anthonybaxter at gmail.com
Sat Aug 7 22:40:32 CEST 2004
On Sat, 07 Aug 2004 20:15:01 +0200, Reinhold Birkenfeld
<reinhold-birkenfeld-nospam at wolke7.net> wrote:
> But I fear that without a formal "voting" Python will go the pragmatic
> way - that is, keep @ as it's already implemented.
Sorry - but would "formal voting" be a good way to design a language?
Based on various languages that have gone through a committee type
process, I'd have to say "god no".
> So what would be the most effective way to notify the developers that
> (I'm guessing) 90% of the Python community dislike the @ syntax and want
> an other?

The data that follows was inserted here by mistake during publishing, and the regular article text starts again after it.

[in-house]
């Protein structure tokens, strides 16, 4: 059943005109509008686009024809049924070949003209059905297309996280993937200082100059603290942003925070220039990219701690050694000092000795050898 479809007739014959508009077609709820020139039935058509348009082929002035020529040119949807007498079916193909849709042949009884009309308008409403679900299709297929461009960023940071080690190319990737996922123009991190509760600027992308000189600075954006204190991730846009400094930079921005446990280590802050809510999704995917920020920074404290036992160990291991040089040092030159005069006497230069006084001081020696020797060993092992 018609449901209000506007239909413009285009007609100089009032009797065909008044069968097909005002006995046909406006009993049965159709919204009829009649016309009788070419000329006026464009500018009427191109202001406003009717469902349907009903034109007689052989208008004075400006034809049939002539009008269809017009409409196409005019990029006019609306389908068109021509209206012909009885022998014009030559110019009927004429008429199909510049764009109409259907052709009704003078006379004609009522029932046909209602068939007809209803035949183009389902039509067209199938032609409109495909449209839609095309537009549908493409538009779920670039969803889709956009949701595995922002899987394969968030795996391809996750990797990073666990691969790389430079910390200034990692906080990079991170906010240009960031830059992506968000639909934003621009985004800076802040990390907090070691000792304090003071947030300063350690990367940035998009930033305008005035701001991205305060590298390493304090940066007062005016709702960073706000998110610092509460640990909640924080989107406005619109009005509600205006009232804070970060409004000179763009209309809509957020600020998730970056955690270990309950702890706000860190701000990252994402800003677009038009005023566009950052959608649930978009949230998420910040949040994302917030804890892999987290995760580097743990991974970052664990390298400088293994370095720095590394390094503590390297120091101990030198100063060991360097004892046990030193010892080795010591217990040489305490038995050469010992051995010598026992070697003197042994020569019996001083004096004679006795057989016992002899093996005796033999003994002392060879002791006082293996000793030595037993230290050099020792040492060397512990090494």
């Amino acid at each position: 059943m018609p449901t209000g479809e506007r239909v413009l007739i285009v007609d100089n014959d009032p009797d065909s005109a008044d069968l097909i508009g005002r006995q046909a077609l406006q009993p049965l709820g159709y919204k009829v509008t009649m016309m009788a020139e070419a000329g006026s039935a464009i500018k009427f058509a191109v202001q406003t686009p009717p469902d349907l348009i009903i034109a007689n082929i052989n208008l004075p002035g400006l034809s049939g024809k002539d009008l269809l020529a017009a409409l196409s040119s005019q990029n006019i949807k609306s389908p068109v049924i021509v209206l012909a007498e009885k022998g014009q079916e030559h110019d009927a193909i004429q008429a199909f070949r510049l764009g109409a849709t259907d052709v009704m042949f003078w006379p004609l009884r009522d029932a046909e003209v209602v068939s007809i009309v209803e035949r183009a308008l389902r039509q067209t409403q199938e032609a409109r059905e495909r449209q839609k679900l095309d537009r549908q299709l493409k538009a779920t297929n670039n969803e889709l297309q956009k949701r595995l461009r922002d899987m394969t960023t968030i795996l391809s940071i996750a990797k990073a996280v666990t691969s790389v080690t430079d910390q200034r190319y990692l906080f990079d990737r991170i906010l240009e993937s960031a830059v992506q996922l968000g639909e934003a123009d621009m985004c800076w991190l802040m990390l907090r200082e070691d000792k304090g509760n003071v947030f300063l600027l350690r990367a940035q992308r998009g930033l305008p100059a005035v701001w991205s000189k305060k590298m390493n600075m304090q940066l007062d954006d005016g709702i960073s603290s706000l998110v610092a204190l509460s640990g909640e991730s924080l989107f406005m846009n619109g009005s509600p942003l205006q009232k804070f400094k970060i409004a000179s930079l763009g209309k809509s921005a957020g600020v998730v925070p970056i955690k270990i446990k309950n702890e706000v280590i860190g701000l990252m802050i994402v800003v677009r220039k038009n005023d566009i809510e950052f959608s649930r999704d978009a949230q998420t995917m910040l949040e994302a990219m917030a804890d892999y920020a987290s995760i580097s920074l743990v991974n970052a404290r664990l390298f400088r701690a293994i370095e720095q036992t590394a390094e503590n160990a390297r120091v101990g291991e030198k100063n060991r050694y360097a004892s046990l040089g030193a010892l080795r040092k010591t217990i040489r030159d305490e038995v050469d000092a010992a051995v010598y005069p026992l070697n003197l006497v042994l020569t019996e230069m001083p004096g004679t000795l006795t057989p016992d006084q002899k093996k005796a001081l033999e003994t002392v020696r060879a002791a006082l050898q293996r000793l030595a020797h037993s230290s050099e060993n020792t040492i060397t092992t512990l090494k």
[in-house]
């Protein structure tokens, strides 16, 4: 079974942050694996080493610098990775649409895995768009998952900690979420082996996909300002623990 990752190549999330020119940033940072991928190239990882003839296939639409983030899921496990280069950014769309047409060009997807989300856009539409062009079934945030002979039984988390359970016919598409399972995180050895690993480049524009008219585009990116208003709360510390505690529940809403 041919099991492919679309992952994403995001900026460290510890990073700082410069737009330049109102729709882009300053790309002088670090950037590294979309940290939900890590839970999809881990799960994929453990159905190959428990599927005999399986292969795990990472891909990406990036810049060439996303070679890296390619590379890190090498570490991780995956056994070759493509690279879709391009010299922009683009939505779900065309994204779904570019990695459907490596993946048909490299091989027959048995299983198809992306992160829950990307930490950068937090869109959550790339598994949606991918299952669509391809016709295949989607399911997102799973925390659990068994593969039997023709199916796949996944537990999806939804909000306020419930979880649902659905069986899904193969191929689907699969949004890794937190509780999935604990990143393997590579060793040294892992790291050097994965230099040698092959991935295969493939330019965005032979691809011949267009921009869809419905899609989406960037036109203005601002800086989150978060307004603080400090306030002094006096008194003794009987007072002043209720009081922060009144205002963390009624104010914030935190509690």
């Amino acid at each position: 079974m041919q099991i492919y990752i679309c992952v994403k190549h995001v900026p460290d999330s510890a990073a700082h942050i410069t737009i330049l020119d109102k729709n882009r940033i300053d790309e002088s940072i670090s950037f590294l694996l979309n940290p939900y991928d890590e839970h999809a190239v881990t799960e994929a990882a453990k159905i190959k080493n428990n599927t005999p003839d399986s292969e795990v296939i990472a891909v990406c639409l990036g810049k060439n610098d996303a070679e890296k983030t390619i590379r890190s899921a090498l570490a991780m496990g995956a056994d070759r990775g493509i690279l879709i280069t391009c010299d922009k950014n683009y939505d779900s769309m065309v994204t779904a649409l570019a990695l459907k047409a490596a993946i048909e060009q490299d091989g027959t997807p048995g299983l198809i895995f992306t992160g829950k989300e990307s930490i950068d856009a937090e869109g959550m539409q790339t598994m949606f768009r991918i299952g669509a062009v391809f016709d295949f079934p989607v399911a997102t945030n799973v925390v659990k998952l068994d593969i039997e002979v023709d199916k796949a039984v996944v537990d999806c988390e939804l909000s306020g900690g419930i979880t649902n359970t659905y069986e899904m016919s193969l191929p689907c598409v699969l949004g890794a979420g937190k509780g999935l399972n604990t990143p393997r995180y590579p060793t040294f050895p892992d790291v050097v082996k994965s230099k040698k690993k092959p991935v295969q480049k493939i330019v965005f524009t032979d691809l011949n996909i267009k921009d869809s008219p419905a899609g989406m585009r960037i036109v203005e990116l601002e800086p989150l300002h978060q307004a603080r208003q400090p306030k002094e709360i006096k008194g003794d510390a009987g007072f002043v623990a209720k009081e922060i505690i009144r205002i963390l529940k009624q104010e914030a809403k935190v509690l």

As I've said (repeatedly) - this isn't a popularity contest. The point is to
produce the best technical result. If you have a better solution, put together
a case for it, and convince Guido.
I'd also question how you can be so sure that "90% of the community
dislike it" -
over on python-dev, there's been quite a number of people who've actually
tried the syntax, and found it to be quite good. This includes me -
when I first saw it, I recoiled, but after using it, I find it pretty good.
Please, please - download a2. Try the decorator syntax out (or look at
test_decorators, or the hopefully-finished-with-the-rewrite-soon PEP318
(which I'll also post here) for examples.
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